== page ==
Entries in Church (4)


Attending Religious Services Makes People Happier, Survey Finds

George Doyle/Thinkstock(NEW YORK) -- If you’re down in the dumps and not feeling especially happy about anything, a trip to a religious service could be the thing that puts you in a better mood.

Findings in the latest Gallup-Healthways Well-Being Index shows people who attend services at a church, synagogue or mosque frequently experience more positive emotions and fewer negative emotions than folks who attend less often or never at all.

Researchers conducted the survey by asking at least 1,000 Americans each day about the positive and negative emotions they experienced the previous day.

Positive emotions include smiling and laughter, enjoyment, happiness and learning or doing something interesting.

Negative emotions include sadness, worry, stress and anger.

Overall, 52 percent of Americans reported experiencing none of the four negative emotions the previous day, but 30 percent did report experiencing two or more of them.  Nearly five percent said they experienced all four in one day.

Similarly, 55 percent of Americans reported experiencing all four positive emotions at least once in any given week.  Four percent experienced none of the positive emotions the previous day, and about five percent experienced only one positive emotion.

The survey, which is based on interviews with more than 329,000 U.S. adults, found that frequent church-goers average 3.36 positive emotions per day compared to an average of 3.08 among people who never attend.

In addition, frequent church-goers also report experiencing a mood boost on Sundays while most other Americans see a decline in their mood.

Copyright 2012 ABC News Radio


Polling Location May Influence Vote, Study Finds

Ethan Miller/Getty Images(WACO, Texas) -- A new study adds to growing evidence that where you vote might affect how you vote.

When asked about gun laws, the death penalty and climate change, people responded with more conservative views if a church was nearby, the study found.

"One of most common polling places in the United States is a church," said Jordan LaBouff, a psychology lecturer at the University of Maine and lead author of the study published in the International Journal for the Psychology of Religion. "This study definitely demonstrates it can change attitudes.  The extent to which those attitudes change how people behave at the ballot box is the next question."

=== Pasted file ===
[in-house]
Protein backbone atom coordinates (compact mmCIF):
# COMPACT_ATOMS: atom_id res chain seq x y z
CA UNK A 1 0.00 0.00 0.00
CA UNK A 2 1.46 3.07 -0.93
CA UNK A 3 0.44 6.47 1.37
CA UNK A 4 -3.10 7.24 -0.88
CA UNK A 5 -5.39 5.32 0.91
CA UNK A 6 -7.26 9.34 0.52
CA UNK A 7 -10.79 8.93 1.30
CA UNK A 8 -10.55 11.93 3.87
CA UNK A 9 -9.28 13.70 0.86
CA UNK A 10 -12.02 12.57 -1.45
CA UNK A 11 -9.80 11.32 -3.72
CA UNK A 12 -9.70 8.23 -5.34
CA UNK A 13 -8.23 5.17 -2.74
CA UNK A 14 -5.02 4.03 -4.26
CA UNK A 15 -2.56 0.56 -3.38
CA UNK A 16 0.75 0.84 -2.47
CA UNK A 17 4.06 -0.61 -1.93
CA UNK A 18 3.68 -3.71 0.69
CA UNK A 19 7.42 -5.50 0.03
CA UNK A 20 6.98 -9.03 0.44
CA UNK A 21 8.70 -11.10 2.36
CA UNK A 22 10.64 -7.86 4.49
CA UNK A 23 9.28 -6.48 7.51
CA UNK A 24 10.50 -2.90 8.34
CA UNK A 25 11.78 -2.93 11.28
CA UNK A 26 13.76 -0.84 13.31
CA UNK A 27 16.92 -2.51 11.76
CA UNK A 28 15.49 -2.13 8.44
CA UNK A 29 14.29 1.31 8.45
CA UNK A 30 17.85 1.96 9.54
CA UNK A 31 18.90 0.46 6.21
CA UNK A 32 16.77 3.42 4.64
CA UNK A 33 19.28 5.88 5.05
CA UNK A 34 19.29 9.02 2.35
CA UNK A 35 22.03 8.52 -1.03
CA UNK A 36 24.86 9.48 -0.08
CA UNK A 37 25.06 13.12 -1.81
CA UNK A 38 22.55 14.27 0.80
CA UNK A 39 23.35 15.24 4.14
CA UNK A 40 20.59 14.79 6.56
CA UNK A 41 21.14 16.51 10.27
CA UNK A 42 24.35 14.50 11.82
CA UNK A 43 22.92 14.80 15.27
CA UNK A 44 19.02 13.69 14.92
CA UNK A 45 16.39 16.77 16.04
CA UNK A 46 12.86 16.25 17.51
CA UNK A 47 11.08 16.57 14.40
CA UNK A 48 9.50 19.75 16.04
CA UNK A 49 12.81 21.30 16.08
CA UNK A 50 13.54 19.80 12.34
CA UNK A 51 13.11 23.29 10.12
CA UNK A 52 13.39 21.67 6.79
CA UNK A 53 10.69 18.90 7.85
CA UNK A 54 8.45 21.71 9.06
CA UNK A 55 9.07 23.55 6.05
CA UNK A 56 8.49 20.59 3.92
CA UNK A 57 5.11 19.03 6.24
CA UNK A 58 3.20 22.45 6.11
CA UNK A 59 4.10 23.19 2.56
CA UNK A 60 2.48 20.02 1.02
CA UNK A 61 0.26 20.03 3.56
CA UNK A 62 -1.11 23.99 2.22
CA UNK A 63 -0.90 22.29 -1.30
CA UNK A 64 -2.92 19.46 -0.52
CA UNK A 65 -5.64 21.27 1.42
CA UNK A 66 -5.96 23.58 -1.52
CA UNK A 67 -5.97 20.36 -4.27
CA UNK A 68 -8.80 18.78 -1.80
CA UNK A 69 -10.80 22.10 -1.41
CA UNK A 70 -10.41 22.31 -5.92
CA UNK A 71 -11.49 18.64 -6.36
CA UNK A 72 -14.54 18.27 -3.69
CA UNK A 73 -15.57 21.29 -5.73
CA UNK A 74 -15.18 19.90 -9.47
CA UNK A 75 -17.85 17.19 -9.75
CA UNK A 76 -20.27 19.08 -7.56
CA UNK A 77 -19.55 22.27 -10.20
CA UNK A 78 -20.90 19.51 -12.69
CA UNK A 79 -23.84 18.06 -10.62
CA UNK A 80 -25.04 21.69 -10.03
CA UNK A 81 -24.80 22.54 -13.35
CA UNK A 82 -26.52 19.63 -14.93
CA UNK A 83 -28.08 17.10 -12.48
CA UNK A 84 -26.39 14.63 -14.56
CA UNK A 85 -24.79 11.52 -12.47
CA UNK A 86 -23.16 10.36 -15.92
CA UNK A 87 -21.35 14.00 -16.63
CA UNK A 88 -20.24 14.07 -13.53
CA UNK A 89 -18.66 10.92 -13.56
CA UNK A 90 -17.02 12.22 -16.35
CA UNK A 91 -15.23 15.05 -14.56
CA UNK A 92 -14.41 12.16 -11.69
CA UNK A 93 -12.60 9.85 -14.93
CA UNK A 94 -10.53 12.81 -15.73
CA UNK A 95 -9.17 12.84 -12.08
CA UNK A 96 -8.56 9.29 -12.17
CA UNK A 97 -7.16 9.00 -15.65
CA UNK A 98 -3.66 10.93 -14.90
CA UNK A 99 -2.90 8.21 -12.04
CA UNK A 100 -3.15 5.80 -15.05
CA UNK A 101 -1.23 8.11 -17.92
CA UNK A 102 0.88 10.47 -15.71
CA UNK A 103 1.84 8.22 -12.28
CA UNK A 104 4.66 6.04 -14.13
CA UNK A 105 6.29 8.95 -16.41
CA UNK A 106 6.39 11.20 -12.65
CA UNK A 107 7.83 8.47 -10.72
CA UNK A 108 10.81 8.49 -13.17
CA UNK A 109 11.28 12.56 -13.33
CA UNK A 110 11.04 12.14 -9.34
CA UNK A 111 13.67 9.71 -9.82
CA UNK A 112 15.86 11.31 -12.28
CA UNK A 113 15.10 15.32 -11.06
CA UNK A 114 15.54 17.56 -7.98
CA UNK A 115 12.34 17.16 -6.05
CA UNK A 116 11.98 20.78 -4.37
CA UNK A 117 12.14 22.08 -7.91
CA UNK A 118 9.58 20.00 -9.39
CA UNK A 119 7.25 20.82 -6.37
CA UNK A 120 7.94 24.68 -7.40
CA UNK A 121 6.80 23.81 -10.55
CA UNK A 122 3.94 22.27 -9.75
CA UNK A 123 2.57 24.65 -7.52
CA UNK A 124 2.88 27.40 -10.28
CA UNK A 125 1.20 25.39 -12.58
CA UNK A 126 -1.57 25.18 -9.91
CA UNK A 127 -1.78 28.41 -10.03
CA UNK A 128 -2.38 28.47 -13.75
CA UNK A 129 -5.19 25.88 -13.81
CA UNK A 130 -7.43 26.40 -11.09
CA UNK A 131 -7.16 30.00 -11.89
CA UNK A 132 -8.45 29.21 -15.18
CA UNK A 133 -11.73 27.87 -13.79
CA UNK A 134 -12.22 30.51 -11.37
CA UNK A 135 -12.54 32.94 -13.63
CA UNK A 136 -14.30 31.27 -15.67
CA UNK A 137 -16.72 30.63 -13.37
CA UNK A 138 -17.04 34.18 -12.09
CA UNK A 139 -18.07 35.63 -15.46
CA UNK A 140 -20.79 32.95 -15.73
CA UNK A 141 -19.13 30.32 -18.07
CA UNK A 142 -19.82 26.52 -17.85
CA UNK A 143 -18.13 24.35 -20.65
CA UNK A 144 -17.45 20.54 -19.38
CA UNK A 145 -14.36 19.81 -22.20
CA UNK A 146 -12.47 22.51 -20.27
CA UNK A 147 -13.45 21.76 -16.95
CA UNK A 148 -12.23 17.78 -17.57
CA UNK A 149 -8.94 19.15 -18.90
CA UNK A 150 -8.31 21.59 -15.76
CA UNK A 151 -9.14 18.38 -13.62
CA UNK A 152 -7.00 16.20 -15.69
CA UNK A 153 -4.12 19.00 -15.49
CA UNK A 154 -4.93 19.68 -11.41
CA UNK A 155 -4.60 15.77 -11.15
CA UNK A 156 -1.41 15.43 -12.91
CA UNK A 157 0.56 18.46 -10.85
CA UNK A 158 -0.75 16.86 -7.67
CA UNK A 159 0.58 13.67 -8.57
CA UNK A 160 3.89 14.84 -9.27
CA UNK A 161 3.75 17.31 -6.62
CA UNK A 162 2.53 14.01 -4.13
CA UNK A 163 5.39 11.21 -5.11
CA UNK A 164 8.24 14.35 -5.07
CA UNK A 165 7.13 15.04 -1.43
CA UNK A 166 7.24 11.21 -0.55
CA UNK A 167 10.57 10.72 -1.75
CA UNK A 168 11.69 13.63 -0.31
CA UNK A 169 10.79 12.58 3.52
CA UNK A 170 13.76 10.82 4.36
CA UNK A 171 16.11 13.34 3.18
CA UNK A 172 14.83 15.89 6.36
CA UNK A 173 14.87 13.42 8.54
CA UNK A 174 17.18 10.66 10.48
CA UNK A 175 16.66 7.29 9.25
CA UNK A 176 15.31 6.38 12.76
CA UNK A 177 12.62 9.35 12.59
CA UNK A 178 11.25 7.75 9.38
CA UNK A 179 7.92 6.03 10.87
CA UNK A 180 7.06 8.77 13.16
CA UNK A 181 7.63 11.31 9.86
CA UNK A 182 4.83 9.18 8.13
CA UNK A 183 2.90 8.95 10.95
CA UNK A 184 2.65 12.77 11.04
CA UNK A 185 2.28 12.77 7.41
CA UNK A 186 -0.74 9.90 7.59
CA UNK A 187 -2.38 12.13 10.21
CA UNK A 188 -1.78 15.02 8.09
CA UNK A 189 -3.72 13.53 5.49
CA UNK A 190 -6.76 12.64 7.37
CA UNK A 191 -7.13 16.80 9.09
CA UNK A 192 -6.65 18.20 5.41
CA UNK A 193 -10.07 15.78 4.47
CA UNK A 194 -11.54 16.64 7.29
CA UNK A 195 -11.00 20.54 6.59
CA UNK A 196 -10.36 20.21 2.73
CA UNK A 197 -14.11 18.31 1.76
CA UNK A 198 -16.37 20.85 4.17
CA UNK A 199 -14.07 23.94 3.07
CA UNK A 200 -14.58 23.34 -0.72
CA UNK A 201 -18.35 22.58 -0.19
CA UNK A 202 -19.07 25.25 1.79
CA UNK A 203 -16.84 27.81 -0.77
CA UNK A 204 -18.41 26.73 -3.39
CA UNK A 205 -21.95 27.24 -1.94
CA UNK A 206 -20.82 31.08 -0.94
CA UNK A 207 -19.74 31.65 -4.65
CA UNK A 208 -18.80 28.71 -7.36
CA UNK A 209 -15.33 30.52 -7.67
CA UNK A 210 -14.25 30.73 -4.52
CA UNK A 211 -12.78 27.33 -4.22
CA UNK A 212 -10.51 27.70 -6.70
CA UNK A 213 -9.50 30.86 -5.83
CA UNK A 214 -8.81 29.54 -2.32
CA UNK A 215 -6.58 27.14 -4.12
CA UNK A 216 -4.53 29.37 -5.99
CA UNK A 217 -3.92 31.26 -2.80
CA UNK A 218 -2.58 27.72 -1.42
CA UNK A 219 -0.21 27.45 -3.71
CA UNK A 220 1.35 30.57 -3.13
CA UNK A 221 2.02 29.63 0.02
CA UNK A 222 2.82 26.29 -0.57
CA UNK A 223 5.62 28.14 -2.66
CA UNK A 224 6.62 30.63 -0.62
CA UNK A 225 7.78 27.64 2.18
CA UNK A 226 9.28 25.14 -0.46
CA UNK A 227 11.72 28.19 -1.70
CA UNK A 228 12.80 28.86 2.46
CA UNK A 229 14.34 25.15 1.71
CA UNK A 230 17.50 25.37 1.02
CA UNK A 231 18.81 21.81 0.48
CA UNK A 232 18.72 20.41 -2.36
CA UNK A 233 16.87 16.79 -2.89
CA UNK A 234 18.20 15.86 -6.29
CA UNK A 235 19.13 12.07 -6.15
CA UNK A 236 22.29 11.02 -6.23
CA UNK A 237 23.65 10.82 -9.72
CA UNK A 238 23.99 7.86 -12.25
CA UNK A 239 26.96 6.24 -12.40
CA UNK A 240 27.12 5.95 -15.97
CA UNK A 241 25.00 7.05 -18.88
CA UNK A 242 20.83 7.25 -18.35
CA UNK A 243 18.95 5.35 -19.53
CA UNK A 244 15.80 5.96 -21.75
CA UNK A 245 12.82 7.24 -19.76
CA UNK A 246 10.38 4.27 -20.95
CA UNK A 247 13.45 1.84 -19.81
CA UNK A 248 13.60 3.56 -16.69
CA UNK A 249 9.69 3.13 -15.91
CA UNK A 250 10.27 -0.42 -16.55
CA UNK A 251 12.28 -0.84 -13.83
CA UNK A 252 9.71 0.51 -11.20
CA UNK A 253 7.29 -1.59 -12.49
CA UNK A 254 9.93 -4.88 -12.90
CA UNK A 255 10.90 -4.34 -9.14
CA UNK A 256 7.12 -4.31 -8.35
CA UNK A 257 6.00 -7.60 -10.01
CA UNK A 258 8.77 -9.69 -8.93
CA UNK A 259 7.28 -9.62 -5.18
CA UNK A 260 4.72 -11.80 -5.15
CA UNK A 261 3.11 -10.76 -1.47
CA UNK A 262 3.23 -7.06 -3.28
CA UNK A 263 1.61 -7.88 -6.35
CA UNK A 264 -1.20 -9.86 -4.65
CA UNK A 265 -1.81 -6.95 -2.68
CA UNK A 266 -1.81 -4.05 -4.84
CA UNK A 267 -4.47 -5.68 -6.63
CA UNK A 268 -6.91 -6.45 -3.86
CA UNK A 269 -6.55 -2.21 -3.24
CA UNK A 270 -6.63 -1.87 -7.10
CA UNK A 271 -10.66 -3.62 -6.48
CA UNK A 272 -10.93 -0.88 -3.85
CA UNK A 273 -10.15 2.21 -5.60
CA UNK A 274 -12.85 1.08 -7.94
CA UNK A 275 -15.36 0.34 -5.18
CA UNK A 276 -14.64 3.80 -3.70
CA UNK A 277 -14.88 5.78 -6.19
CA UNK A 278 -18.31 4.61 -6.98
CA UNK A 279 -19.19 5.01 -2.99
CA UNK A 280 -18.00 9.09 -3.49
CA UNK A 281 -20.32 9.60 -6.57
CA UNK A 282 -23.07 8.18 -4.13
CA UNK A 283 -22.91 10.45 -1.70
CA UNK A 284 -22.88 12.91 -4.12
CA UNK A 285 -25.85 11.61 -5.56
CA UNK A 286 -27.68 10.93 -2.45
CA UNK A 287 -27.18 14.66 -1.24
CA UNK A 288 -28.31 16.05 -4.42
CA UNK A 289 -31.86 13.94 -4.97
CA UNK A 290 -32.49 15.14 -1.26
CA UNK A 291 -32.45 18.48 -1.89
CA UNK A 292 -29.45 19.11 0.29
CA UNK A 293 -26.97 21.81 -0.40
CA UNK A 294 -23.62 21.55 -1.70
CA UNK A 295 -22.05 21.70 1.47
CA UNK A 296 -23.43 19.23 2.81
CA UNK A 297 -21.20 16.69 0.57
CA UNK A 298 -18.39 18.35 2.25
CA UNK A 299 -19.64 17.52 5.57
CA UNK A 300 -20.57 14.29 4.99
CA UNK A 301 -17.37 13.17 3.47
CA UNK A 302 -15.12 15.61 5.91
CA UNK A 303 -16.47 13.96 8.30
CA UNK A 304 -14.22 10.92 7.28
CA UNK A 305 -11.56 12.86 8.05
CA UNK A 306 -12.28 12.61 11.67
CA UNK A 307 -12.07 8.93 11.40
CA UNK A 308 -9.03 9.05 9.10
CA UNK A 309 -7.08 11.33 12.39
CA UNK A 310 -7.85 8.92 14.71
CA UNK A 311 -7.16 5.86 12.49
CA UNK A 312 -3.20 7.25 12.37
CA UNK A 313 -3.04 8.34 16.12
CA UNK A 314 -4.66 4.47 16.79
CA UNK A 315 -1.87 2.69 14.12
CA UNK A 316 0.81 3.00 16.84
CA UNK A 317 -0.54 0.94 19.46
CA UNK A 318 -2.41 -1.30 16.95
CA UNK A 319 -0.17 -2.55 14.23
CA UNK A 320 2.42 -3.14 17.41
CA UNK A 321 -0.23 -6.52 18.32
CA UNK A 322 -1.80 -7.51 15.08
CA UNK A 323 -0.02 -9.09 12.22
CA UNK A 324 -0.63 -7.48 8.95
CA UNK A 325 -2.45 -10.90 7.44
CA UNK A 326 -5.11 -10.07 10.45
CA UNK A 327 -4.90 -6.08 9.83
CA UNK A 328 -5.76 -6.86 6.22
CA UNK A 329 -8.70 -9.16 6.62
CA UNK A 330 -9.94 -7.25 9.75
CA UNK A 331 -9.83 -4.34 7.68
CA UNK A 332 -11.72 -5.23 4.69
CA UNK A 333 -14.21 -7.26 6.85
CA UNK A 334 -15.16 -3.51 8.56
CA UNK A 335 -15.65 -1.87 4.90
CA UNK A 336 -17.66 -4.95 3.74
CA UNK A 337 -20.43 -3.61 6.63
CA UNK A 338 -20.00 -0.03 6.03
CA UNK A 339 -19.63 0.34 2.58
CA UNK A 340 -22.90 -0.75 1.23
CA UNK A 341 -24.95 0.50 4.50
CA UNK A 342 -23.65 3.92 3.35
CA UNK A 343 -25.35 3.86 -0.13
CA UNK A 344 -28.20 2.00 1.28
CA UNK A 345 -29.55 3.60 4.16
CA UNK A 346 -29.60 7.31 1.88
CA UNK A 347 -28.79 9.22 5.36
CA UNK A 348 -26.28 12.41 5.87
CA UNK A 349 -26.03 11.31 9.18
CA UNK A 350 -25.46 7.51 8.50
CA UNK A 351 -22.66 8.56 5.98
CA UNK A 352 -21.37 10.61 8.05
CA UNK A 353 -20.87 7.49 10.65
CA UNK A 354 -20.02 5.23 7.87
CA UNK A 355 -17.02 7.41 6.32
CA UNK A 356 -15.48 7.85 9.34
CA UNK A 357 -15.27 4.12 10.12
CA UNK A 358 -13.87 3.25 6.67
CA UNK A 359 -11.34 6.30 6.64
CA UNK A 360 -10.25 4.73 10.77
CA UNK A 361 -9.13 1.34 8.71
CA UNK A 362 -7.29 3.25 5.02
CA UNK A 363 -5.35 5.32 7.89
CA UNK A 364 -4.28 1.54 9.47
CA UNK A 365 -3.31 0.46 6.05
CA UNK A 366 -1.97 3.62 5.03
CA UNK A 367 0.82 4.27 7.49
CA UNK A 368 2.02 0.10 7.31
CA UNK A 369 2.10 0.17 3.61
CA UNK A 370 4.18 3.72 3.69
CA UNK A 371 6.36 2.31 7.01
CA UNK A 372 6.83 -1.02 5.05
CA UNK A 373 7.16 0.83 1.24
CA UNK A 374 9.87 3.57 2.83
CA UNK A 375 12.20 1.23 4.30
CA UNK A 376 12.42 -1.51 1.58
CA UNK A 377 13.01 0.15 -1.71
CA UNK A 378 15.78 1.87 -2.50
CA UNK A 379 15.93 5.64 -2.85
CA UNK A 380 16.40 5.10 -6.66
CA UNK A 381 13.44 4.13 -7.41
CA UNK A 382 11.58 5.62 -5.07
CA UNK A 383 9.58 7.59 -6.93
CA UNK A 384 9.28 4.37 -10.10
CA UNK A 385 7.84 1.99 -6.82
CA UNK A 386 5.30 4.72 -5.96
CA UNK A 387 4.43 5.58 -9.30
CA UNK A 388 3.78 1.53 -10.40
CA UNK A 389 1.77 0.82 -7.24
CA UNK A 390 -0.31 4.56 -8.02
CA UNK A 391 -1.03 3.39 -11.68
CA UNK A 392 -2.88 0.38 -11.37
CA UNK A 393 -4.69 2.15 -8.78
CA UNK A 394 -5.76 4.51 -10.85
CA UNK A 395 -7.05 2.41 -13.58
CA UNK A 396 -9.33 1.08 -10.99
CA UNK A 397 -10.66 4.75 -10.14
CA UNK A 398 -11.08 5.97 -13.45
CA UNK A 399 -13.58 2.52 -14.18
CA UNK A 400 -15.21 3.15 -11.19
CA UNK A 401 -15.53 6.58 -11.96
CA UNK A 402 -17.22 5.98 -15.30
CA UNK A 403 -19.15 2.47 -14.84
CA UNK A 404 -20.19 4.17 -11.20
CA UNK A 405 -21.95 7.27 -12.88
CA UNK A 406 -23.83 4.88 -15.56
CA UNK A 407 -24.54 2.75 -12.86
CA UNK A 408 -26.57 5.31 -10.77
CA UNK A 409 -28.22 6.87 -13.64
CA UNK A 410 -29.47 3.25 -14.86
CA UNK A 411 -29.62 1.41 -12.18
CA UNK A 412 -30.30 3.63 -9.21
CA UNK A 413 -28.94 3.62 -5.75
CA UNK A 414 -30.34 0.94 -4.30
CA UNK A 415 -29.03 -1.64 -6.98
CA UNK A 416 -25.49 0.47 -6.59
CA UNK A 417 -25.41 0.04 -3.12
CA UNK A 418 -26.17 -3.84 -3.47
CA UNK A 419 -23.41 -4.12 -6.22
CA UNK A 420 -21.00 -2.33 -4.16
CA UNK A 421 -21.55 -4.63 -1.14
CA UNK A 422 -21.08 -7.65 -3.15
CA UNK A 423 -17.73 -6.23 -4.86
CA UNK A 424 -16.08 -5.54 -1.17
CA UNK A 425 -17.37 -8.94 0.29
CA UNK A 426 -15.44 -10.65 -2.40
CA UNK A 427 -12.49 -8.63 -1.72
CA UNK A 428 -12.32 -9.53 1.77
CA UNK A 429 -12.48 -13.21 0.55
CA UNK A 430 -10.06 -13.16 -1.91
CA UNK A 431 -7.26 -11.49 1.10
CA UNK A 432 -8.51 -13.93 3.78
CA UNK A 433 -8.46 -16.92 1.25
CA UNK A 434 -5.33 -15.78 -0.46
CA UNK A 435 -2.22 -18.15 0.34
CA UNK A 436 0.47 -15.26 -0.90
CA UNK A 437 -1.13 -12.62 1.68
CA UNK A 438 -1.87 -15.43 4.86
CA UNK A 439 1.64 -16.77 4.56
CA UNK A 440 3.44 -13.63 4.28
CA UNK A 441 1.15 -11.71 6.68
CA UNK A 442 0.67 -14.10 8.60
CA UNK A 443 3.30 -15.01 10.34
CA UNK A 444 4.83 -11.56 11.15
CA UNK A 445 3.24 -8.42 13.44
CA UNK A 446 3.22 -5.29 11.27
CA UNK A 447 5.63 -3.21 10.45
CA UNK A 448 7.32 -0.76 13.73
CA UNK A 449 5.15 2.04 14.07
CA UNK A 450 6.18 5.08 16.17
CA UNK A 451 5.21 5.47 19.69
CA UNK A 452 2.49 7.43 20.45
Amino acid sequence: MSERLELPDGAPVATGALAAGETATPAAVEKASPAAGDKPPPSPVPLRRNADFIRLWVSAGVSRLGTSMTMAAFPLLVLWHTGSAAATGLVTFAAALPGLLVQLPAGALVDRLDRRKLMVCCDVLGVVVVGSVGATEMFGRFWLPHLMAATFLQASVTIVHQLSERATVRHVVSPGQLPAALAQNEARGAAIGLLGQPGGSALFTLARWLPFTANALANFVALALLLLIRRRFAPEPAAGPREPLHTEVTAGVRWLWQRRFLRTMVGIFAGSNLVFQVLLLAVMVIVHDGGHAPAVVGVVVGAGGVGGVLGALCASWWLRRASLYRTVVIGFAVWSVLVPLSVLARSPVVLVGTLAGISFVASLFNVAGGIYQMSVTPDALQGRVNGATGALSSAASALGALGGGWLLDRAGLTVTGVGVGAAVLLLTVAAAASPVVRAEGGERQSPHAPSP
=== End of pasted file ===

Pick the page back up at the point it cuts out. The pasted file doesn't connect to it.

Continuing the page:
LaBouff and colleagues from Baylor University surveyed 99 people outside either religious or nonreligious landmarks in London and Maastricht, Netherlands.  Regardless of their religious views, people surveyed near a church responded with more conservative views on a range of political issues, from border patrol to gay marriage.

It's still unclear whether polling location can influence the outcome of a vote, but LaBouff said it's worth investigating.

"I don't think we can definitely say these potential changes in attitudes are threatening the validity of the electoral process, but in some cases you're talking about a fraction of a percent," he said.  "Any time decisions are being made -- particularly if they're decisions that relate to social issues and national policy -- we should pay attention to the context in which those decisions are made."

Copyright 2012 ABC News Radio


Religious Congregations Getting Older as People Live Longer

Digital Vision/Thinkstock(NEW YORK) -- Increased life expectancy may be contributing to the “graying” of religious establishments -- that is, the increasing age of their congregations, according to a new study.

Researchers at England's University of East Anglia argue that as people tend to live longer, they don’t feel the need to “make good with the higher power” until later on in life.

The study’s authors suggest that in order to attract more youthful members, the church should make itself more relevant, approachable and attractive to a middle-aged crowd.

The findings were published in the International Journal of Social Economics.

Copyright 2011 ABC News Radio


Does God Belong in the Bedroom?

Photo Courtesy - Getty Images(JOPLIN, Mo.) -- It's not often that a video on a church Web site will carry a warning that it may not be suitable for children under 13. And some people in Joplin, Mo., say the billboards that Ignite Church has put up in the town shouldn't be viewed by children, either. But Ignite Church's Lead Pastor Heath Mooneyham said the message of both is about love, and God's purpose for it -- which includes sex.

The billboards -- one of which features a man in jeans and T-shirt, his tattooed arms holding the legs of a woman who has her arms around his neck, and her legs wrapped around his waist -- are to advertise a series the church is doing about sex, and how married couples should be having more of it, so they will avoid being tempted into sin.

"We're doing a series about sex, and God's intended purpose for it," Mooneyham said. "We're hitting things like adultery and pornography."

Mooneyham indicated that in a poll on the church's website, 86 percent of the respondents said they were not having enough sex in their marriage.

"This is really one of the major issues that's ripping marriages apart. They are at a higher risk of adultery, looking at pornography -- that leads to divorce," Mooneyham said.

So he decided to try to do something about it, planning a series of Sunday "experiences" about sex at the church, and creating a series of videos on the subject for the Web site.

Despite some people's reservations about what the church is doing, Mooneyham said that the way the world is today, kids are already exposed to sex at an early age. If that is going to happen, he said, he would rather have them exposed to it in church.

Copyright 2011 ABC News Radio

ABC News Radio